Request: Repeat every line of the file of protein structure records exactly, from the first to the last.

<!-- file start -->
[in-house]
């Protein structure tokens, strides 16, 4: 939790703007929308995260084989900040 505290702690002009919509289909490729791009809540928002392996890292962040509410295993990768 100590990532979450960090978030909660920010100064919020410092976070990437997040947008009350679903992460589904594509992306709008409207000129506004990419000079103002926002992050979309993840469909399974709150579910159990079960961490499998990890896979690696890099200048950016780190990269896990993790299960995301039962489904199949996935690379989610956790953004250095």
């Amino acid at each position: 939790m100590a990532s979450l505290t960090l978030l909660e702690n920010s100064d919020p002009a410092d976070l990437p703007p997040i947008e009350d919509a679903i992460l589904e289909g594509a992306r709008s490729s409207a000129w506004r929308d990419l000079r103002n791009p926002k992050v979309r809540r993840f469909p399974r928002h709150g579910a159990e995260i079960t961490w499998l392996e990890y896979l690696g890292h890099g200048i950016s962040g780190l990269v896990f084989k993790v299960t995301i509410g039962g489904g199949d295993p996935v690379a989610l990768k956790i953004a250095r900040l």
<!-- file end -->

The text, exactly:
[in-house]
């Protein structure tokens, strides 16, 4: 939790703007929308995260084989900040 505290702690002009919509289909490729791009809540928002392996890292962040509410295993990768 100590990532979450960090978030909660920010100064919020410092976070990437997040947008009350679903992460589904594509992306709008409207000129506004990419000079103002926002992050979309993840469909399974709150579910159990079960961490499998990890896979690696890099200048950016780190990269896990993790299960995301039962489904199949996935690379989610956790953004250095």
């Amino acid at each position: 939790m100590a990532s979450l505290t960090l978030l909660e702690n920010s100064d919020p002009a410092d976070l990437p703007p997040i947008e009350d919509a679903i992460l589904e289909g594509a992306r709008s490729s409207a000129w506004r929308d990419l000079r103002n791009p926002k992050v979309r809540r993840f469909p399974r928002h709150g579910a159990e995260i079960t961490w499998l392996e990890y896979l690696g890292h890099g200048i950016s962040g780190l990269v896990f084989k993790v299960t995301i509410g039962g489904g199949d295993p996935v690379a989610l990768k956790i953004a250095r900040l």